Time to say goodbye to the green green grass of home?

Ottawans love grass.  The NCC sometimes seems all about grass. Fortunately, their fetish about frustrated hayfields along the Parkways is yielding to economic pressure and the grass grows more naturally longer.

West siders can easily identify large grassy areas that seem somewhat hopeless. There’s the Centennial School playground (even when re-sodded courtesy of a developer, and watered with an irrigation system, it quickly got tramped to death), or Devonshire, or Hillson School where some locals refer to the lawn as “concrete”. Plouffe Park suffers hugely from wear and tear, and was extensively reworked recently. Will it last? Will any of these re-grassing exercises last?

Last year Bluesfest demised the very expensive lawn in front of the War Museum. That was a lawn specifically designed and constructed to permit festivals on it. But two-to-three weeks of taco hut fairgrounds, and that grass is dead. Last year, post-noisefest, the entire lawn was dug up, re-top-soiled, and re-seeded. Irrigated twice daily. And this year, after Bluesfest, it looks dead-dead again:

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Last year could have been credibly blamed on drought, except the Museum field is well irrigated. And the wildgrass field to the east recovered much more quickly, even without irrigation.

Maybe its time for Bluesfest and similar festivals to be pruned to a shorter run. Or maybe we’ve got to ban those wooden decks that smother the lawn. Use dock-like raised structures that allow air and light underneath.

City Hall’s festival plaza hasn’t faired much better:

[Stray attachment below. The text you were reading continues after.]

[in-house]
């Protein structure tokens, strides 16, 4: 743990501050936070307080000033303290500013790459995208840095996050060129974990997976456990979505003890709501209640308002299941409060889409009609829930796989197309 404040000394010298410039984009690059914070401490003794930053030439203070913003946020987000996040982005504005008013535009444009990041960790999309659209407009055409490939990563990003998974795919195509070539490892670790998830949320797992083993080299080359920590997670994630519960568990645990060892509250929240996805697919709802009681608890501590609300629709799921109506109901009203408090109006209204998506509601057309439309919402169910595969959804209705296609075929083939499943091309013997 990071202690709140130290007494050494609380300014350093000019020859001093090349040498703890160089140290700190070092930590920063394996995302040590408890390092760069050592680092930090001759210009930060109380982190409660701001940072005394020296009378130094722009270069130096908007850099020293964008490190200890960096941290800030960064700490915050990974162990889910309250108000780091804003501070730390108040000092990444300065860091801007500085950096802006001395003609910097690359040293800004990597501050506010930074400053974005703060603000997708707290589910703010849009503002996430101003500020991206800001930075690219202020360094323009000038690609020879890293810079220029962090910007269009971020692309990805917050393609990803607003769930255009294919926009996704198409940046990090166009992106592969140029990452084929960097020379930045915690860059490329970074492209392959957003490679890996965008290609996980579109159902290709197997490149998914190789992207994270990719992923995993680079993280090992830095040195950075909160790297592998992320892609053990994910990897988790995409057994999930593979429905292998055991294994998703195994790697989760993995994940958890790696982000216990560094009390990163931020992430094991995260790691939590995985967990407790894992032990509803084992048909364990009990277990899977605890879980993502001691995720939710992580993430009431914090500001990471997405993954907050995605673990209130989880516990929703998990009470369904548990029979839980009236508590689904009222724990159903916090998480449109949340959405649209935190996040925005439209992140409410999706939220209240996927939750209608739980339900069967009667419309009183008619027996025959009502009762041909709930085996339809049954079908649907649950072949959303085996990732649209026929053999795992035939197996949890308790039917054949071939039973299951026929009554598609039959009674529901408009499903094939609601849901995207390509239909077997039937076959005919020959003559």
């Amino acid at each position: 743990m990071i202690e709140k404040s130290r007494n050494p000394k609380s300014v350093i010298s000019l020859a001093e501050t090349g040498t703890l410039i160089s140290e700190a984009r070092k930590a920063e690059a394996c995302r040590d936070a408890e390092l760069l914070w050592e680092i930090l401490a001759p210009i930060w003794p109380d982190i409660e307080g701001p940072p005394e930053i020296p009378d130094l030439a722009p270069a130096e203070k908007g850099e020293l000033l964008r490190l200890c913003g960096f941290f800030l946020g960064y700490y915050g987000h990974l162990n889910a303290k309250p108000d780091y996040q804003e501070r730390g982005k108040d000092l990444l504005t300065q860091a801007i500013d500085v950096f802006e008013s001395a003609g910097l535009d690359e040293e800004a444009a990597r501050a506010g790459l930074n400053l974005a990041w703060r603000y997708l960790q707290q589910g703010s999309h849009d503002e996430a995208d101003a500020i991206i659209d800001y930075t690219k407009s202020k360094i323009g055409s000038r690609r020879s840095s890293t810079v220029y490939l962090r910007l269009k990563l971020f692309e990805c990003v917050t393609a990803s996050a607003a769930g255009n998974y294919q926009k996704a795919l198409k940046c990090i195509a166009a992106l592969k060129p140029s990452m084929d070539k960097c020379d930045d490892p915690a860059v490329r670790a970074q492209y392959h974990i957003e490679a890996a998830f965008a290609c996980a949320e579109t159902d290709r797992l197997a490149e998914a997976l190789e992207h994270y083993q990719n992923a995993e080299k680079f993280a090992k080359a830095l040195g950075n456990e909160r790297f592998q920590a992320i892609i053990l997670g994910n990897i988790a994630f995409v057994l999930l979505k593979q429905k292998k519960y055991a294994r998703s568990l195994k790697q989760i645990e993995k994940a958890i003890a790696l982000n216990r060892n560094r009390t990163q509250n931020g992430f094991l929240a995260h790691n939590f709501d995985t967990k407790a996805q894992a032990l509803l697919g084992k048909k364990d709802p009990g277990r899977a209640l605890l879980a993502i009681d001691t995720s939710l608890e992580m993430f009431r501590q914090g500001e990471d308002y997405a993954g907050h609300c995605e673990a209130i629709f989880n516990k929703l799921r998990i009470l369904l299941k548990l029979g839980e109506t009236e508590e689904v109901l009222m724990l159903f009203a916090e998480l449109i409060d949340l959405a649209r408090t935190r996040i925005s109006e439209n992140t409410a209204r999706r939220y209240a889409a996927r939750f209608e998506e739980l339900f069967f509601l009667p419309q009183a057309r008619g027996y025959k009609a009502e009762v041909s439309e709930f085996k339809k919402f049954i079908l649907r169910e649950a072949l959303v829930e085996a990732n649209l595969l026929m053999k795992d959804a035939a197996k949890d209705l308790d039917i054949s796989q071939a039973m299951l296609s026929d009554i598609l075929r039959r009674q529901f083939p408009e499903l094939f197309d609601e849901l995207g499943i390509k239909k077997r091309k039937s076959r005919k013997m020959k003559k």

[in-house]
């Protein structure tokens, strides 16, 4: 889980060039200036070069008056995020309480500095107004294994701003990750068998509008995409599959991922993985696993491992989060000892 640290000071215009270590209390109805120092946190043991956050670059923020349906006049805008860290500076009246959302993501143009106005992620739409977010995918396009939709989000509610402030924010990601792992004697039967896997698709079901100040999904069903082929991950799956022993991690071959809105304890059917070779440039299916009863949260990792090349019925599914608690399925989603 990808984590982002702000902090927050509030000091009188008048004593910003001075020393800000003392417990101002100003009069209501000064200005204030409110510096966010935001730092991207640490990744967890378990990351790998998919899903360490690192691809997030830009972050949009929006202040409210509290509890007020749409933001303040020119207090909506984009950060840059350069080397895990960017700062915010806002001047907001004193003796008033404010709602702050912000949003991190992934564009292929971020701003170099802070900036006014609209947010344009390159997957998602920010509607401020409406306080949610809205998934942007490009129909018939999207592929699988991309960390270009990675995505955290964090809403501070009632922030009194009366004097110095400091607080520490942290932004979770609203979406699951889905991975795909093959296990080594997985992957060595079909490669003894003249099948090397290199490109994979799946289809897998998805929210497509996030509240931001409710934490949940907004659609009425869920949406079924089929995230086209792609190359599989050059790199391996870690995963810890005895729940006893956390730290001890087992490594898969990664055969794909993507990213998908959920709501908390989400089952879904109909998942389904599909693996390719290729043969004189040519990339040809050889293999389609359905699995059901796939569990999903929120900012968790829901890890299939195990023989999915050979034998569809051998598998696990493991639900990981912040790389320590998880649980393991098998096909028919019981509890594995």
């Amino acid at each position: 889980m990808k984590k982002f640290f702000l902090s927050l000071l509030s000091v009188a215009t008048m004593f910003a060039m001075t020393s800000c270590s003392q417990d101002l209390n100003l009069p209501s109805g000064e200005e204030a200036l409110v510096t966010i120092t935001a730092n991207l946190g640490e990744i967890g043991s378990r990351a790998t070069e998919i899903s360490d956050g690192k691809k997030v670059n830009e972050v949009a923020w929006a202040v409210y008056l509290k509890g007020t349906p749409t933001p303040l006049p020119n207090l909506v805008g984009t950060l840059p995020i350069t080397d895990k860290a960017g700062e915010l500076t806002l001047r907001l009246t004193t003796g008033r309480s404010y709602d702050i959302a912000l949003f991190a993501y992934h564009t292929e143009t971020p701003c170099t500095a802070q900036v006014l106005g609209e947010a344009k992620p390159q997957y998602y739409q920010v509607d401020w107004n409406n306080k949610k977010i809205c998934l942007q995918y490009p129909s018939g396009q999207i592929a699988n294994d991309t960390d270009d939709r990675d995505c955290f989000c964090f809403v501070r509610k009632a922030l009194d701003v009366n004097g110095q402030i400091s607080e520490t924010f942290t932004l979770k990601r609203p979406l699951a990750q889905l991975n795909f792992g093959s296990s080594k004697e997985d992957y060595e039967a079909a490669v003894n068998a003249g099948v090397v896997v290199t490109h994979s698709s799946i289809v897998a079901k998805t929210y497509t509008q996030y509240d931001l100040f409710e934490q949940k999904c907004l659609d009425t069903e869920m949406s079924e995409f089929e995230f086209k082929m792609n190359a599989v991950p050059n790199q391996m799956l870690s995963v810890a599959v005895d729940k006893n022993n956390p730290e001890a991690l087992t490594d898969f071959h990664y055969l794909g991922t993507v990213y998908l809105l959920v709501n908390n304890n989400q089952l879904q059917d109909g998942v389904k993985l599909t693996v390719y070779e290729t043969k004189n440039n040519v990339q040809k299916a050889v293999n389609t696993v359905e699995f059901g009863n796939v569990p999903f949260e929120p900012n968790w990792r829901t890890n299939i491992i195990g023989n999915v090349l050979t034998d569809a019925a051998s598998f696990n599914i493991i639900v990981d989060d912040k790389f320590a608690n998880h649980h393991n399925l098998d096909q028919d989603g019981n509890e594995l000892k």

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I remember when the plaza was red stonedust. It wore and looked better than this. And was a lot easier on the pocketbook.

I suspect annual reseeding and resodding isn’t exactly environmentally friendly, either. Indeed, I suspect lawns aren’t very ecologically correct in any application.


Maybe we have to get past our love affair with grass. Keep grass on the borders, or for very low usage areas (eg Dow’s Lake survives Tulipfest just fine). On suburban front lawns.

In downtown Toronto, I saw this too-brightly-green grass festival plaza:



It’s not a lawn. But it looks green, survived large crowds that would kill normal grass, and can probably be vacuumed. It was certainly practical.

If we don’t want to go the fake-grass route, maybe we will have to look more closely at big-city alternatives: more peastone or ruber-roc surfaces, more pavement.



Here’s a rubber-roc school yard already on the west side, at Ecole St Francois:



Here’s a centretown school yard, Lisgar Collegiate, well suited for the purpose to which it is put:


And in centretown, a popular dog run area in the park beside Jack Purcell Centre was converted from muddy-dead-grass to a stone surface. Have the dogs been complaining?

We’ve got to recognize the limits to grass. We’ve got to respect its carrying load. And move on to some other surface where necessary. Urban schoolyards and festival plazas are a good place to start.

West side faux-lawns, may be a lot more debatable:



4 thoughts on “Time to say goodbye to the green green grass of home?

  1. The bunker-house with the Synlawn! The perfect playground for the bubble-wrapped child who breathes filtered air, drinks only from a Brita, and poos into organic, fairly-traded cotton diapers.

  2. Two things:

    1. Water permeability need to be considered, because such large expanses of hard surfaces generate a lot of runoff that wouldn’t be ideal draining directly into waterways. If hard surfaces are the chosen grass-replacement, then water-permeable paving stones would probably be the ideal choice–better than pavement or rubaroc, anyway.

    2. I can’t help but wonder whether or not the synthetic grass confuses animals, but I don’t think its environmentally benign in any way (not during manufacturing or after installation). Re-sodding dead grass patches repeatedly isn’t good for the environment, either, but there’s got to be a better way than astroturf.

    1. I think for a lot of “ornamental” grass, which is never used, then some sort of natural grass is much better (never mowed). FOr playing fields, look at fieldturf and lights, to maximise use. The question is, do we need so many grassy fields that could be used for housing etc. Check out Billings Street:http://goo.gl/maps/w8G68 – even as playground, this is twice what is necessary.

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